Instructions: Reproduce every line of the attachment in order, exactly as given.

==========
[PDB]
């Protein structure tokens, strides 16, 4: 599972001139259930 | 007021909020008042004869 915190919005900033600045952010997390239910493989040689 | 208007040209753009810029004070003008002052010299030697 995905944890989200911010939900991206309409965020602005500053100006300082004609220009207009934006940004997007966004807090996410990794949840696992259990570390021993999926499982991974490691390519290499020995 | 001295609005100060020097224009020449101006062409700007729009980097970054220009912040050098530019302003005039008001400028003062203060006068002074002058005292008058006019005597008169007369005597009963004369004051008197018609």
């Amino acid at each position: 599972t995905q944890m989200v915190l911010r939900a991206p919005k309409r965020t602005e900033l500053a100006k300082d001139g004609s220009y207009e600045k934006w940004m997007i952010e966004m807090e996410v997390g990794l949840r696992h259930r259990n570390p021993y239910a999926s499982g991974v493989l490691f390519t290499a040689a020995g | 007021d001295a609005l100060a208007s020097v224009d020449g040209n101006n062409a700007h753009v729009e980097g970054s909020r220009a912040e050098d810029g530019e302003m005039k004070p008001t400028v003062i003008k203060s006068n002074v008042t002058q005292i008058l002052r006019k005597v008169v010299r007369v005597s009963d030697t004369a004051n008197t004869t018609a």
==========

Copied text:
[PDB]
């Protein structure tokens, strides 16, 4: 599972001139259930 | 007021909020008042004869 915190919005900033600045952010997390239910493989040689 | 208007040209753009810029004070003008002052010299030697 995905944890989200911010939900991206309409965020602005500053100006300082004609220009207009934006940004997007966004807090996410990794949840696992259990570390021993999926499982991974490691390519290499020995 | 001295609005100060020097224009020449101006062409700007729009980097970054220009912040050098530019302003005039008001400028003062203060006068002074002058005292008058006019005597008169007369005597009963004369004051008197018609």
């Amino acid at each position: 599972t995905q944890m989200v915190l911010r939900a991206p919005k309409r965020t602005e900033l500053a100006k300082d001139g004609s220009y207009e600045k934006w940004m997007i952010e966004m807090e996410v997390g990794l949840r696992h259930r259990n570390p021993y239910a999926s499982g991974v493989l490691f390519t290499a040689a020995g | 007021d001295a609005l100060a208007s020097v224009d020449g040209n101006n062409a700007h753009v729009e980097g970054s909020r220009a912040e050098d810029g530019e302003m005039k004070p008001t400028v003062i003008k203060s006068n002074v008042t002058q005292i008058l002052r006019k005597v008169v010299r007369v005597s009963d030697t004369a004051n008197t004869t018609a």